Julie LeRoy, a pet control officer, responded to a call about a sloppy canine in 2010, but she discovered something else. The guests had specific requests for a Hole Bull puppy that they wanted to rehome in a timely manner.
Julie had never seen anything like Cuda’s appearance. Cuda – short for tiger – was given to the canine because her chin was twisted and her teeth bellied out in an underbite. The dog appeared to be overweight, light, and in desperate need of medical help.
Julie had no idea what was wrong with Cuda, but she knew he belonged with her family.
In my head, her future began to reveal itself, and I knew I had to be her future. No bone in her body seemed to want to give her a chance.”
Because the couple previously had four pets, Julie’s husband was hesitant to bring another dog into their home. However, after some convincing, he agreed.
Cuda had a short-chine pattern, also known as baboon canine pattern, according to Julie. The doggy’s twisted chine was squeezing her organs together at the time.
Julie and her husband Scott adored Cuda regardless of her appearance, but the general public did not share their enthusiasm at first. When Julie went to the pet store for the first time, people stared, laughed, and refocused their gazes on Cuda. Julie ran out of the store as quickly as she could. Rather than giving up, Julie took advantage of Cuda’s unique characteristics. She entered the dog in the World’s Ugliest Dog competition in 2011.
Cuda didn’t win, but she became a media darling in the process. There were no more nausea-inducing aesthetics thrown her way; only kisses, love, and a desire to help special-needs pets.
” Just walking around town with Cuda attracted attention. Exchanges with some people led to new friendships; we couldn’t go anywhere without making a new friend.”
Julie started a Facebook runner for Cuda called Cuda Cares because of all the social media tools. Julie used the runner as an opportunity to emphasize the importance of good parenting and to advocate for pets with special needs.
Other people with short-spined pets contacted Julie thanks to social media. Cuda is now part of a network of 11 puppies who have picked up the pattern. Because there is so little information about the baboon canine pattern, these connections are crucial. These pawrents are now able to swap stories and learn from one another. Julie had another idea for Cuda Cares after meeting this group of like-minded individuals; she wanted to create a larger network of “specialists” to educate people about the realities of owning a special needs dog.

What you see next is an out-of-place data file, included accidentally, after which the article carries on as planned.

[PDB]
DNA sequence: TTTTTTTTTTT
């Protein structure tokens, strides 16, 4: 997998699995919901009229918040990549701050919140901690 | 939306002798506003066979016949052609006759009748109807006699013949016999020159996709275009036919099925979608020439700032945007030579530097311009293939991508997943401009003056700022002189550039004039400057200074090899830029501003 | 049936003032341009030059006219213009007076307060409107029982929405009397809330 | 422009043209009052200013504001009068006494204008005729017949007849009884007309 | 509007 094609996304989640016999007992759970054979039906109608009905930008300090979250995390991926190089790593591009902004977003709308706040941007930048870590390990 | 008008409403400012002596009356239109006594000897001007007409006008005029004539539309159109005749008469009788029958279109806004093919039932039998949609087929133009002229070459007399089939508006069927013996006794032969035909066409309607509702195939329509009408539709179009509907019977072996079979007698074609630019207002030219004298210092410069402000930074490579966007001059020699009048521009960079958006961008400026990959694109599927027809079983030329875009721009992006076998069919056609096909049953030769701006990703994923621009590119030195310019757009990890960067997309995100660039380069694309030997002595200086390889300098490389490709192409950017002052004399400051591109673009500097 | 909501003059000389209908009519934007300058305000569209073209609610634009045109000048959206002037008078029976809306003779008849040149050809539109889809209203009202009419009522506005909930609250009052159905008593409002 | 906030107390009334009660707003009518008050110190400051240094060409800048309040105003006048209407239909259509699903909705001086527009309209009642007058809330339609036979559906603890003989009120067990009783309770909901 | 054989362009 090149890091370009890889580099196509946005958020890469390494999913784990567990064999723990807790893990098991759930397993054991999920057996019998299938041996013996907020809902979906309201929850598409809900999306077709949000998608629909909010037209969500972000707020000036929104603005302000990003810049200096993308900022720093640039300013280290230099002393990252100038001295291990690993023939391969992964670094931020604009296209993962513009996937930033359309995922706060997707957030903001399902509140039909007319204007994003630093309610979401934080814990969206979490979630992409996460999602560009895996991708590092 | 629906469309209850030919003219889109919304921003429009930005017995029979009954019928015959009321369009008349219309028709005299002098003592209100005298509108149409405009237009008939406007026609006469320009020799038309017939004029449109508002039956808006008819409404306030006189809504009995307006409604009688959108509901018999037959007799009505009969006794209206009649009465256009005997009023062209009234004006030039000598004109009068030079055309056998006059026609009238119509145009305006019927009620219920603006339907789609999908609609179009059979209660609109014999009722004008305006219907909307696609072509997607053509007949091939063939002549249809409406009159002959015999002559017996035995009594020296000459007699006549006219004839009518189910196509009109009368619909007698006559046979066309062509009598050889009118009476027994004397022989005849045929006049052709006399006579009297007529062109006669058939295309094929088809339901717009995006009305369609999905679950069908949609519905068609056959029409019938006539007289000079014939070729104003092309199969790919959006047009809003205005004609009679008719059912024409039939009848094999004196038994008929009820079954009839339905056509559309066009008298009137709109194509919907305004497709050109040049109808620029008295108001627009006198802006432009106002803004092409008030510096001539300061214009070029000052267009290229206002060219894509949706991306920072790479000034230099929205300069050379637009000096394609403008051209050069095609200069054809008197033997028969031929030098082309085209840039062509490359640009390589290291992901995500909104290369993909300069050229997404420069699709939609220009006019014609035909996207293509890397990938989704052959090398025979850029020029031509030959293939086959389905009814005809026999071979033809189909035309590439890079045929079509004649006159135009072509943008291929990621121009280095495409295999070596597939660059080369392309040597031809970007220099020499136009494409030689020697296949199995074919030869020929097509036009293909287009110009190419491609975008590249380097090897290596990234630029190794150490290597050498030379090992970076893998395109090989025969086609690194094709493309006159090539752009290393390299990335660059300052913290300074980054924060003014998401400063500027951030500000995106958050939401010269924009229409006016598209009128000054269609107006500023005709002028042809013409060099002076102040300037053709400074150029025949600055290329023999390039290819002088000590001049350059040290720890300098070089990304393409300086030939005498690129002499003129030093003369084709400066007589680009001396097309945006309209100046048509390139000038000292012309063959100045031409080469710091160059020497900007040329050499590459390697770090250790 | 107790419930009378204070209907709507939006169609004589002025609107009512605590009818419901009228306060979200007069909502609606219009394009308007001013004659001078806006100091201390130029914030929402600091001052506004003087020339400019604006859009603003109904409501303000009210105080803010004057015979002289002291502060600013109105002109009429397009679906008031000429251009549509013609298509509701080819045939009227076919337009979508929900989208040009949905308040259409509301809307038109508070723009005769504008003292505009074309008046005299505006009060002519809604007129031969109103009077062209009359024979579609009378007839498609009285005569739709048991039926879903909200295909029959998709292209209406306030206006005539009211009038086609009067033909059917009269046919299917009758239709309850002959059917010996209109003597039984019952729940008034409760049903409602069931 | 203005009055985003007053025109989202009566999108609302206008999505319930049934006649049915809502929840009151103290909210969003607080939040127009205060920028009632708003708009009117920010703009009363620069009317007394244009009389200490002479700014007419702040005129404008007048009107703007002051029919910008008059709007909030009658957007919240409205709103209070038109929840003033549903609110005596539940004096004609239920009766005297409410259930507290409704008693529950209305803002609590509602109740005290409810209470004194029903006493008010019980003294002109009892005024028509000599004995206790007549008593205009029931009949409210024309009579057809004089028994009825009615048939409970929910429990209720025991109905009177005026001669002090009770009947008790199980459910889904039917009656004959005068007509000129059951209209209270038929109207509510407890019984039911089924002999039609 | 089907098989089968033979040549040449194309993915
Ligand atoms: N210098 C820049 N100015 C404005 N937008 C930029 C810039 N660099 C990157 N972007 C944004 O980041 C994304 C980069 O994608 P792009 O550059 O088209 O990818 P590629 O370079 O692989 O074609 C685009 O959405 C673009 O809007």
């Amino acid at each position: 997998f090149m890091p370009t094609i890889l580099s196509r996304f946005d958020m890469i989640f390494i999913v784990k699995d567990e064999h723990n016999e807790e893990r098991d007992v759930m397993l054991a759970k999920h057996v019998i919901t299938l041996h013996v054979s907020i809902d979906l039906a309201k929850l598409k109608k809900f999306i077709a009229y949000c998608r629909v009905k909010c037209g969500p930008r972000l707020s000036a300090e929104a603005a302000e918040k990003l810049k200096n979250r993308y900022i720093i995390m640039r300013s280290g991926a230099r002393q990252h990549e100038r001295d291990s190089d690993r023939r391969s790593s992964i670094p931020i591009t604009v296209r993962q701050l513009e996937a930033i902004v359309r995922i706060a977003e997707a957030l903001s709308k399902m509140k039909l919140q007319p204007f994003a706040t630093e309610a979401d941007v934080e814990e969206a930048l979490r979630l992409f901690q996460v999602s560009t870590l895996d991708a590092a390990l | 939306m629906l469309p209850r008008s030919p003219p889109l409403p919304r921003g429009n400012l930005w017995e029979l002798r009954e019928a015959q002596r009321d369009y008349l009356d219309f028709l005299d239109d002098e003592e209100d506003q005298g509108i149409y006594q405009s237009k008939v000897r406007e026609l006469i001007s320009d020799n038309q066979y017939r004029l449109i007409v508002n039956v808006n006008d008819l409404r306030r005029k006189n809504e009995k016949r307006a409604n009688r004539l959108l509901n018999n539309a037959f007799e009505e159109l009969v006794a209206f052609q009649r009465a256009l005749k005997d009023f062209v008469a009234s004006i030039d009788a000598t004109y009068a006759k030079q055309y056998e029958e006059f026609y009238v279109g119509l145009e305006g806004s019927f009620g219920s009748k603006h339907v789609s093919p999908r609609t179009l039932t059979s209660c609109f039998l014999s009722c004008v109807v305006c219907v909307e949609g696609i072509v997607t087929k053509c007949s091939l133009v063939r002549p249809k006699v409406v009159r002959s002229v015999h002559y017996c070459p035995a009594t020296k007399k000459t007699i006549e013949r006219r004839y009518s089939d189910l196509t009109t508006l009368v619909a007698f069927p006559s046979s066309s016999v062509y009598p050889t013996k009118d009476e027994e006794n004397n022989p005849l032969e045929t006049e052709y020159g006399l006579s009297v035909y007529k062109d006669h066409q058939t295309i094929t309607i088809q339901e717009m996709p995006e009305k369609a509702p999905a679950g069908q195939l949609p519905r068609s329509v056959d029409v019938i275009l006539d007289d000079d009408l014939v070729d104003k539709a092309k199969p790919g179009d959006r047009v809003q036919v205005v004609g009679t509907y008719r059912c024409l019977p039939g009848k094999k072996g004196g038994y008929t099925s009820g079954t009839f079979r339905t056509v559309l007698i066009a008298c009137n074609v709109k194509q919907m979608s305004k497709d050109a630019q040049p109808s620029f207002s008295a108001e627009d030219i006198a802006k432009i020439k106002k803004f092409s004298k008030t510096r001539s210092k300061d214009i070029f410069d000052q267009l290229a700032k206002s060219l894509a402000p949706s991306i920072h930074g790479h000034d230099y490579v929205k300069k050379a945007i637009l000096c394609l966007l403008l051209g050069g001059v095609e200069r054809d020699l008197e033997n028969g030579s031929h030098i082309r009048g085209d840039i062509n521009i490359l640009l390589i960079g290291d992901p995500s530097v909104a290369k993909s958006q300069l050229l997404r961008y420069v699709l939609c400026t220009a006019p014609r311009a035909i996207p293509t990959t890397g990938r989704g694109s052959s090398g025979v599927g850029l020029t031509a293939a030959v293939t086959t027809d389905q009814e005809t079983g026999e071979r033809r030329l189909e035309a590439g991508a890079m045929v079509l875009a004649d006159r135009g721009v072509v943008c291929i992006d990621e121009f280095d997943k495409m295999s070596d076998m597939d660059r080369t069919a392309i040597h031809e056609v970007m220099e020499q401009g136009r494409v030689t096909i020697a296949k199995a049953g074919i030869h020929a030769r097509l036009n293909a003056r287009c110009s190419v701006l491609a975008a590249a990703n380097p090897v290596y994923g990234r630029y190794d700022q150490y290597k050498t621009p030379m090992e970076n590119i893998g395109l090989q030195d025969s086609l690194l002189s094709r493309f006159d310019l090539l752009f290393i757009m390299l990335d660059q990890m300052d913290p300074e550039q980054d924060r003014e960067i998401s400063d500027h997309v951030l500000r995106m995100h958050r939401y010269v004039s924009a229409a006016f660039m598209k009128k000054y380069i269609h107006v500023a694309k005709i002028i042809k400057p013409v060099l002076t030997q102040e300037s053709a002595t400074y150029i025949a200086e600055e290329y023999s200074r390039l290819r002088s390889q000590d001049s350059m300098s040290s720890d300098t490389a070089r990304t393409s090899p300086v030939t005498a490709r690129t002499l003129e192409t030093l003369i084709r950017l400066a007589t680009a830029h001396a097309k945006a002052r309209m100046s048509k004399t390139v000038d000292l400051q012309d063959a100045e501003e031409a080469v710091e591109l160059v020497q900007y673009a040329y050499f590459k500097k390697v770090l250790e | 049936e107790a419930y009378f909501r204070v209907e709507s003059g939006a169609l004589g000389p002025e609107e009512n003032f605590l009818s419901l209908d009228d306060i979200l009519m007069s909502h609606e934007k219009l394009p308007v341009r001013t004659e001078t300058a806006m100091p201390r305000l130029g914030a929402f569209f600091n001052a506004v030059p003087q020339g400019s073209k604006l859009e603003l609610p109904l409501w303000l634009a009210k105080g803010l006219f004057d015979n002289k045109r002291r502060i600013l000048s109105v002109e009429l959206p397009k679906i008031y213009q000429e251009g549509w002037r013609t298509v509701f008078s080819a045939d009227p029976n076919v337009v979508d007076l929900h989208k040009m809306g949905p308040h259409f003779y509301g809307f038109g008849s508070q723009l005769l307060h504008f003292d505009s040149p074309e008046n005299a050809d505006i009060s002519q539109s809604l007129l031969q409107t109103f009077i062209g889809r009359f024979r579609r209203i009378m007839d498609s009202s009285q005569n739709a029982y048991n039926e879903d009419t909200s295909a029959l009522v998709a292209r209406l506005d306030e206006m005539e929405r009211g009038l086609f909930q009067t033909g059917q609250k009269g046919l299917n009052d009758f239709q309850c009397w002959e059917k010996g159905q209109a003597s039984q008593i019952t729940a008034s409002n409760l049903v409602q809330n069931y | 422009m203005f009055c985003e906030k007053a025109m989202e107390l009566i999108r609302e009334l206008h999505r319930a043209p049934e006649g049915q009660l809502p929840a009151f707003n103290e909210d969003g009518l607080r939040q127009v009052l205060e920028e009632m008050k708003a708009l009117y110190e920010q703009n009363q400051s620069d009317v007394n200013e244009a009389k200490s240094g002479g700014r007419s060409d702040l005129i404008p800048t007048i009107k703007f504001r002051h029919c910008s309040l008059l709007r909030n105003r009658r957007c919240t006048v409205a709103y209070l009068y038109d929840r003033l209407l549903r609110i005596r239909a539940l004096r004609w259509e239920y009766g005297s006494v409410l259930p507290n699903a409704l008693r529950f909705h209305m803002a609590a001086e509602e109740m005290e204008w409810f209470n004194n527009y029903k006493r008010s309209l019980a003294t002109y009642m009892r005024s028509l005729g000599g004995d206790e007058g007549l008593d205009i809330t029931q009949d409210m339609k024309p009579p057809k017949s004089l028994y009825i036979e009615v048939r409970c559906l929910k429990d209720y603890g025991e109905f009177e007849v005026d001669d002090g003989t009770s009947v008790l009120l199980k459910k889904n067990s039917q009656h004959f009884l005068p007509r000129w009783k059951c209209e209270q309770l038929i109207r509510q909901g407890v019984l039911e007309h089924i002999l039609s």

” I envision a global network of people suffering from specific conditions, such as dogs suffering from environmental stress and strain. When they require assistance, I am able to relate to them. If social media places a spotlight on advocating for special needs or pets in the news, I want people to have savings to help them understand that their lives will change.”
Julie has experienced firsthand what it’s like to rearrange your life to accommodate your furry stylish companion. Cuda is diabetic as well.
“Our lives changed dramatically after she was diagnosed with diabetes. We schedule our lives around her insulin needs. Her diet must be carefully monitored. We, too, have diabetes. That did not sit well with me. I didn’t have a choice but to accept it and become educated. Now I’m teaching others.”
She sees this network expanding beyond educating people about pets with special needs to becoming a commodity that educates people about specific types. Every strain has its own set of tricks. Julie wants people to be able to talk to someone about how it feels to live with a specific strain. We all know there’s a lot of love involved, but Julie believes it’s also important to discuss the time commitment for training and exercise, the financial realities, and any emotional or physical trauma that comes with dealing with certain types.
Cuda continues to bring joy to those around her while Julie expands her work. She’s now a certified therapy dog. Cuda, Julie believes, can teach people a lot about diversity.
“Perhaps when people who discriminate against others who don’t look the same realize that Cuda is no different than any other canine, their behavior with other people will change.” Cuda’s journey can be followed on Facebook and Twitter.